Hayden Kirk

Job Title

Consultant Physiotherapist, Clinical Director Adults Southampton

Where are you based?

Community Hospital

Is your role clinical or non-clinical?

Both – my Physiotherapy work is clinical, my Clinical Director work is managerial.

Why did you decide to join the NHS?

It was my plan to be a physio working in a professional sports club, but when I did my placement as a student physio during university, I worked with stroke patients and found it incredibly rewarding and so decided to work in the NHS.

How did you join the NHS?

After leaving university with a degree in sports science, I worked for a while in market research in London. At 25 I decided to retrain as a physiotherapist. I joined the NHS in 1998 and have had a really rewarding career ever since. During this time, I have also studied for a Doctorate in Clinical Practice.

Briefly explain your job

As a Consultant Physiotherapist, I specialise in working with patients who have neurological conditions such as multiple sclerosis, stroke and head/spinal injuries. These conditions  can cause spasticity (very stiff muscles), and as a physio I help patients gain as much independence as possible, advising  patients with stretching and exercise, use of splints as well as prescribing and administering medicine if it is needed.  I also work closely with our surgeons on specific interventions where these are helpful to patients. In some cases these can include procedures like intrathecal baclofen, which is where medicine is delivered by pump inside a patient’s body to relax and calm their muscles, making movement easier.

In my management role as a Clinical Director, I am responsible for services delivered by 650 NHS nurses, doctors and therapists working in Adult Services on behalf of Solent NHS Trust. I am the lead clinician, responsible for the strategic work we do to deliver services and manage risks, ensuring the safe delivery of the community care to thousands of people in Southampton.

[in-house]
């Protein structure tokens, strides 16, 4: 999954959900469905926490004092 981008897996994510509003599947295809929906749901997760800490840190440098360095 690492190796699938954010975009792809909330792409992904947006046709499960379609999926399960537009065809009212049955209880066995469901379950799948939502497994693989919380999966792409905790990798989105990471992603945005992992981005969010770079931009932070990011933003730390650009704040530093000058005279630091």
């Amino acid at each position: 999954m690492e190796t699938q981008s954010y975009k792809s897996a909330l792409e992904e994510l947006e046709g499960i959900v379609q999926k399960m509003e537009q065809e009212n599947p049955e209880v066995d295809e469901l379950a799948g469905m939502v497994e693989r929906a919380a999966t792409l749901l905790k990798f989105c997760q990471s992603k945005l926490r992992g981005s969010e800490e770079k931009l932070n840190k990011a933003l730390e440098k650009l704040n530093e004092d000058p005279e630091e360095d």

What’s your day to day like?

If I have a clinic day, it will be a full day of treating patients who come to clinic from across Hampshire and Dorset. In a management day, I’ll be dealing with different challenges and working closely with leaders from our hospitals, GP practices and social services to make sure we are delivering services that meet patients’ needs. This includes keeping up with the latest research to make sure we are up to date on the latest technologies and treatment approaches.

What do you love about your job?

Being able to make a difference to a patient’s life – whether that’s helping someone be in less pain, or achieving movement they never thought they could, it’s so rewarding.  Also, as a manager, working with our teams and helping enable them to shape and deliver services which improve patients’ lives.

What is challenging about your role?

Healthcare is always developing and there’s always more you can do. Everyone is aware of the challenges facing the NHS and so managing resources (mainly staff) and risk is a daily challenge. However, there’s never a dull day – there’s so much worthwhile work taking place.

What would you say to a young person thinking of joining the NHS?

If you enjoy working with people and have a natural caring nature, you will find working in the NHS so rewarding.

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